Wednesday, November 18, 2009

30 weeks

The doctor who is planning on delivering you in 10 weeks drives me crazy. She is very passive and quiet and talks to me like I am a high school student. Amazingly, in this world of incredibly overweight individuals, she has discouraged me from exercising.

Exercising at this stage of pregnancy is not fun. I have to tear apart my drawers trying to find a shirt that will fit over my protruding belly (usually one of your dad’s) and head to gym where people just cannot help but stare. You and I climb on the elliptical machine and turn the tv to the Food Network so I can salivate over food I will never be savvy enough to make and we begin our steady motion. Usually, once or twice, you twist yourself into a torpedo position and it feels like your tiny toes are going to blast right through my poor belly button. But we trudge along because it will be better for both of us if I manage to avoid orca status during these last few weeks. People walk into the exercise room and do a double take- trying to figure out why that short, fat girl has such skinny legs. We keep our steady motion until you eventually relax back into a ball and I can breathe.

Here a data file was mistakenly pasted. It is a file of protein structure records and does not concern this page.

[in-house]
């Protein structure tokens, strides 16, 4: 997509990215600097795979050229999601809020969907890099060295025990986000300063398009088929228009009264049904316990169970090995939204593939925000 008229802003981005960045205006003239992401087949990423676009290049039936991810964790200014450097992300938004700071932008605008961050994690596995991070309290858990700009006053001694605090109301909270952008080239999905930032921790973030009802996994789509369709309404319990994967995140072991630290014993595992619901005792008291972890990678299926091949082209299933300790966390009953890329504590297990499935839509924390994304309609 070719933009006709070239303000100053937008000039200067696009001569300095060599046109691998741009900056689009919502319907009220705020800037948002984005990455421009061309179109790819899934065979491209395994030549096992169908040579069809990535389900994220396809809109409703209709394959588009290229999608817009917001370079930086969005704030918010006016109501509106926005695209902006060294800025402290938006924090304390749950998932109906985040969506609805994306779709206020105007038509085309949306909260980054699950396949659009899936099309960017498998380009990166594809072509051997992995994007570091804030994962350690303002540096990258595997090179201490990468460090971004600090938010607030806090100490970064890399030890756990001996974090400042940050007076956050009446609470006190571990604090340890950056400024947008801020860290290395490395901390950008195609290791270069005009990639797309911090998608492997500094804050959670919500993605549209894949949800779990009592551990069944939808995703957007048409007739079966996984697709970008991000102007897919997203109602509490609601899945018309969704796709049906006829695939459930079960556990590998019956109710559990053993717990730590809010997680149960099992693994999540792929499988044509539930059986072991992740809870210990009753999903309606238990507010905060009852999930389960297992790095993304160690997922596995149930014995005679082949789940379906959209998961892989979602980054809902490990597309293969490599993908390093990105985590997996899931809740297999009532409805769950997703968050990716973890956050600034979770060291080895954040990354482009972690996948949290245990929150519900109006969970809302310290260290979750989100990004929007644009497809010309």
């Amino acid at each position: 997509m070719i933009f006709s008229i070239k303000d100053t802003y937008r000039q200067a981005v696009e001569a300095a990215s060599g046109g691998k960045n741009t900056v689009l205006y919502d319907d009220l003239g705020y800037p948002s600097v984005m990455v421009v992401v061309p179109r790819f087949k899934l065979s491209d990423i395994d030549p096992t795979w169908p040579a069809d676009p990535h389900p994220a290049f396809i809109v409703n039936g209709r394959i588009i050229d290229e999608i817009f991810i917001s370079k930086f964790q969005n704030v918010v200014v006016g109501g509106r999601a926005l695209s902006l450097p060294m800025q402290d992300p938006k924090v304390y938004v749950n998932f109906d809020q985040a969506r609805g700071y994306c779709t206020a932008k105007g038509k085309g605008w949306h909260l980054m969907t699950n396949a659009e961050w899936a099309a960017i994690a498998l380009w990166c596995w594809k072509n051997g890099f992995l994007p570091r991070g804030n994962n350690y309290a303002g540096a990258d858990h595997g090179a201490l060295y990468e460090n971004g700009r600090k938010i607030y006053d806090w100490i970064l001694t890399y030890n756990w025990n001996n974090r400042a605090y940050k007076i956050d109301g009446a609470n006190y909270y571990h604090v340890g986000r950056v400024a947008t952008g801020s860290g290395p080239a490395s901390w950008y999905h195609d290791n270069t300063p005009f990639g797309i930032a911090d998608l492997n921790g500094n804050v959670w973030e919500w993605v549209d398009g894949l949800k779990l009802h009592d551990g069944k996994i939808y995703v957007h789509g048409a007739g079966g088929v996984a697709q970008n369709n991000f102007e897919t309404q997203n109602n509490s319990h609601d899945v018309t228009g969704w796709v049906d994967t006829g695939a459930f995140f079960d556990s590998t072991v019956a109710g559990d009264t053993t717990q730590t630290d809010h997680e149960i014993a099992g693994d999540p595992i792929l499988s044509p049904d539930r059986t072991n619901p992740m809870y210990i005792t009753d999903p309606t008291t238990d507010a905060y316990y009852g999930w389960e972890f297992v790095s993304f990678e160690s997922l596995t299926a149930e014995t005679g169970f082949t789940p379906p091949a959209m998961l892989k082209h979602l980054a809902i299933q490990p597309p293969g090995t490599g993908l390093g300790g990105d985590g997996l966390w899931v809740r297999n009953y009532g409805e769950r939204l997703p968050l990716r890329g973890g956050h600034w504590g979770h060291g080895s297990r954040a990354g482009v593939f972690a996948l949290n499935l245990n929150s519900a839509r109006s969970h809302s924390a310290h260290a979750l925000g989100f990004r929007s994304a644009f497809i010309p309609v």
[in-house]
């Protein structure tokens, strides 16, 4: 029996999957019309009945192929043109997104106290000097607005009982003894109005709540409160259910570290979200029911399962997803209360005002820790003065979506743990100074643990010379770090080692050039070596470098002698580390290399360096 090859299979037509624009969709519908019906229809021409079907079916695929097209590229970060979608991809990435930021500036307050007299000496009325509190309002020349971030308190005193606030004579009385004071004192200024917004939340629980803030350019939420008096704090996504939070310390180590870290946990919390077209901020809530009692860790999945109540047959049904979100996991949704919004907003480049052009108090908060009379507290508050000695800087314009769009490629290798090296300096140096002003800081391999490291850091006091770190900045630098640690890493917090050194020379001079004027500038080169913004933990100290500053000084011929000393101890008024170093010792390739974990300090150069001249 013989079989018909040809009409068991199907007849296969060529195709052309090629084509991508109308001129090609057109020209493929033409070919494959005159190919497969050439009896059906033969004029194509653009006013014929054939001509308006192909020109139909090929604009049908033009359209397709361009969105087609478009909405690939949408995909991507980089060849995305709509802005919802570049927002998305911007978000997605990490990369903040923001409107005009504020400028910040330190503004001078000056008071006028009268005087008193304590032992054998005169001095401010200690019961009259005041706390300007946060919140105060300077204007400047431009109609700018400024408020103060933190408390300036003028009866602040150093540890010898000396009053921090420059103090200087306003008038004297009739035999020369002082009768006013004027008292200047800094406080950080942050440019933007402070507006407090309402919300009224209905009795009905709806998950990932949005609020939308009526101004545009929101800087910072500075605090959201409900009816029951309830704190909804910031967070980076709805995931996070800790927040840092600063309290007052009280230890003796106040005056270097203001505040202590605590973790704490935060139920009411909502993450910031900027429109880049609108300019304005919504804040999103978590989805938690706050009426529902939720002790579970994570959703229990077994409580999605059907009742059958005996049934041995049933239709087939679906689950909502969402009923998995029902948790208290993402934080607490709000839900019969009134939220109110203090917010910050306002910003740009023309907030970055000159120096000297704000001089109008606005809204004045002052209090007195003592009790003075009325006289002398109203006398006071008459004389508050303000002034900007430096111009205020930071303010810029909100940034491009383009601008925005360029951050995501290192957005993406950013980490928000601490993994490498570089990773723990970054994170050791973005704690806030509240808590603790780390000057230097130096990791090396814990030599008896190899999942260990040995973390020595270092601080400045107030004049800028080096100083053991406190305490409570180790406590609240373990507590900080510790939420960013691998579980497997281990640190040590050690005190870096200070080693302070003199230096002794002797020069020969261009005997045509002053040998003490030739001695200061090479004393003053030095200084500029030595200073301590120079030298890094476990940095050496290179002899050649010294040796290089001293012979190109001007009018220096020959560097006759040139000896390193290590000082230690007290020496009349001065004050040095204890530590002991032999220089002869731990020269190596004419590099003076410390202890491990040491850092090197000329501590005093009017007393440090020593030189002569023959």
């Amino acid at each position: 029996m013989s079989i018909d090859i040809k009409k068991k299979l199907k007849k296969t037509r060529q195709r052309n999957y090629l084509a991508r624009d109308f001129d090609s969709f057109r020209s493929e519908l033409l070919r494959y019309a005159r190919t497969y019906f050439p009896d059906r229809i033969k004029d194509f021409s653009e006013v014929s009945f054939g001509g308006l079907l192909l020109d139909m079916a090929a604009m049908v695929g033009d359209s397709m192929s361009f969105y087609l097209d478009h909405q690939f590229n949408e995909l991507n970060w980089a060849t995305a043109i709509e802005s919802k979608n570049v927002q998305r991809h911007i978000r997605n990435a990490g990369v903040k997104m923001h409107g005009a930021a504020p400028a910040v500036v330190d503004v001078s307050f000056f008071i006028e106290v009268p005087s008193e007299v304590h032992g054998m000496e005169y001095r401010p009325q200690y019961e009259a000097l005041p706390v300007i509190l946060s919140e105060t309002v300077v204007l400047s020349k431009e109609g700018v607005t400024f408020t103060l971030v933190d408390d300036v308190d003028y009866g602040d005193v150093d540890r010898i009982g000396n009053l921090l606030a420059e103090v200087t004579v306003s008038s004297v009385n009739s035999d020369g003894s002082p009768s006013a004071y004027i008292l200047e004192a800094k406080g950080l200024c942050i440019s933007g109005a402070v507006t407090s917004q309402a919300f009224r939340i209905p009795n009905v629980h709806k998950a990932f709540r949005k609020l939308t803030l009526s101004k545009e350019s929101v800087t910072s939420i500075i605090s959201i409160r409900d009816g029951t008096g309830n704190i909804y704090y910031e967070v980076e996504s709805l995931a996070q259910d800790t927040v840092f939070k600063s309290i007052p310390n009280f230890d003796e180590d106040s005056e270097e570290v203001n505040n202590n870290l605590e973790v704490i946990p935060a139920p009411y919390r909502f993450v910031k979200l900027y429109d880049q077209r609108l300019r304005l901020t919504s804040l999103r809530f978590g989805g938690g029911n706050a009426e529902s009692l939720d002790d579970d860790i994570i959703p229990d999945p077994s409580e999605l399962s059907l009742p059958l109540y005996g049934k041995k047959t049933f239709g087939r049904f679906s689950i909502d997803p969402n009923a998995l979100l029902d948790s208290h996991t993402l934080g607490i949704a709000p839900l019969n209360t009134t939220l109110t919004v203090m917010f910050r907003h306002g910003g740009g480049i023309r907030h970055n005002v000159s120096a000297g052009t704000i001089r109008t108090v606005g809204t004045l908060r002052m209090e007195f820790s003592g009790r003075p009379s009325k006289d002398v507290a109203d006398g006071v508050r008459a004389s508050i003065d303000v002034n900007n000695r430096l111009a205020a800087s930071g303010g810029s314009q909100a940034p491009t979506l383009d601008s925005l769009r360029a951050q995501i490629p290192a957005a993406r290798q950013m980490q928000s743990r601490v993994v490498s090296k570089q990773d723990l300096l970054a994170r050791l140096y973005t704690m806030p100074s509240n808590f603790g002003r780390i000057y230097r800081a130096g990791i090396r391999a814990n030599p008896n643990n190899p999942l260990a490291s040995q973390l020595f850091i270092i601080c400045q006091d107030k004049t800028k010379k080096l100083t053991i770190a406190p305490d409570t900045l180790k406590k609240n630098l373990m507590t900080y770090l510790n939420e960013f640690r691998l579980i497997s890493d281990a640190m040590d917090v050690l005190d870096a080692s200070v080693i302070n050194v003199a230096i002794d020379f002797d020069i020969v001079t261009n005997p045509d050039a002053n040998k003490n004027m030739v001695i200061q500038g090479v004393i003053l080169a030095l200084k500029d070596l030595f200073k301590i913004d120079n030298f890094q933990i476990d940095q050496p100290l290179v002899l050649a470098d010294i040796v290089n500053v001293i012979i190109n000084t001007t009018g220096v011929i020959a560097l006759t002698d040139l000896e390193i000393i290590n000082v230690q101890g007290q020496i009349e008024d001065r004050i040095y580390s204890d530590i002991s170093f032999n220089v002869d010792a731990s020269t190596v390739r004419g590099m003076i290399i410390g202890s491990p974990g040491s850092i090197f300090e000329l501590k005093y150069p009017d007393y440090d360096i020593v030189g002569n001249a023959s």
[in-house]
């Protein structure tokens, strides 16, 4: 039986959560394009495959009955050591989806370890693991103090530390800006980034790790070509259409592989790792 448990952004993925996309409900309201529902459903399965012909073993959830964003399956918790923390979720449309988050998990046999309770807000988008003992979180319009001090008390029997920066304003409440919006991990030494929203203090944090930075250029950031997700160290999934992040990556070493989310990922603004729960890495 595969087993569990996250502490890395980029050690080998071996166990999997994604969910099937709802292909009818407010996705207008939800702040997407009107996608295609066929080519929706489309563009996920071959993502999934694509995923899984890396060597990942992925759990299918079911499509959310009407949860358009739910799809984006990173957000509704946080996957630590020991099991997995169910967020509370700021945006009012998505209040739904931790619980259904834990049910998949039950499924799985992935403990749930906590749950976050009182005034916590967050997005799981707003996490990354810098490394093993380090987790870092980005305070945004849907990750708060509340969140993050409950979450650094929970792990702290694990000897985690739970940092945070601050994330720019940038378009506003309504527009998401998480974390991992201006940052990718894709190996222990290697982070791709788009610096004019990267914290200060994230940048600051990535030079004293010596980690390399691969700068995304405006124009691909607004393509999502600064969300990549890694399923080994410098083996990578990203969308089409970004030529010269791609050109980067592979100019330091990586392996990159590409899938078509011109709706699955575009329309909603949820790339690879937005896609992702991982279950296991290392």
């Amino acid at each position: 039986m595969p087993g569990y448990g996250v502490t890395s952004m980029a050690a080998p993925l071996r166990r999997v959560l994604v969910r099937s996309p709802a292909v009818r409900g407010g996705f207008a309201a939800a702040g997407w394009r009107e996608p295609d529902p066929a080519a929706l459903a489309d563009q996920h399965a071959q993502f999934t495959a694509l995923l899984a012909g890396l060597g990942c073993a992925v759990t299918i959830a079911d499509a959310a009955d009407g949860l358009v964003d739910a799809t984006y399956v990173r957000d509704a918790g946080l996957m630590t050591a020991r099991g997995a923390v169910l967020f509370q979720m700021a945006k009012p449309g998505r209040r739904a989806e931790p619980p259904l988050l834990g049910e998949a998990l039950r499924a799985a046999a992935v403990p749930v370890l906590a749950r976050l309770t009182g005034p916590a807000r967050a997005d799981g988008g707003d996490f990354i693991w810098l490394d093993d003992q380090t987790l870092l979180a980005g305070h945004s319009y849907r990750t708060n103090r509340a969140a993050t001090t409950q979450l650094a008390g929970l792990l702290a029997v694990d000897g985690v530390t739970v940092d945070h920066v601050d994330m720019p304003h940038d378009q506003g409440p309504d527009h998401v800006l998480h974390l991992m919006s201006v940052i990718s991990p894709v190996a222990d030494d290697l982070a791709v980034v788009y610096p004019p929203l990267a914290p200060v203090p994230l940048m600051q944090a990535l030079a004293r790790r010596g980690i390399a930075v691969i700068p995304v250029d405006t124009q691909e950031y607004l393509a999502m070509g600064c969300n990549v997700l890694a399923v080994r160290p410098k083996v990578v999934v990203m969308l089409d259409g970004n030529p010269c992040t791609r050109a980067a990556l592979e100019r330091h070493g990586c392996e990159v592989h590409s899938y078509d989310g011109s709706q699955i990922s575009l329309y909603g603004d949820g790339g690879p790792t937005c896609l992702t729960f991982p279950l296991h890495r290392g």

Your dad calls the doctor “the oat” because she seems a bit hippyish to us, like she goes home and dances around in her clogs with flowers in her hair, but she is probably the first person you will see. Your birth is impending. Of course the task of it makes me nervous and the pain as I am trying to avoid drugging both of us up, but mostly I wonder what it will be like when you are actually here. Right now my layers of flubber do such a great job of keeping you safe. When you arrive, there will be no bubble for you to snuggle in and it will be up to me and your dad to make sure you survive. That sounds harsh, like we will be raising you in the African bush but at its most basic element, that is our job. I think about you as an infant, so small and vulnerable and then you as the rough and tumble 5 year old I know you will become, the 16 year old heading off for the first time alone in a car and the 18 year old released into the world. I know that what I have done with having you is putting myself in a constant state of worry and fear, that I will ultimately fail at parenthood. Coupled with that, I know that you will bring so much joy to my life. So even though I will undoubtedly be ready to never speak to “the oat” again, I will look at in her awe after she places your little body in my arms and I meet you for the first time.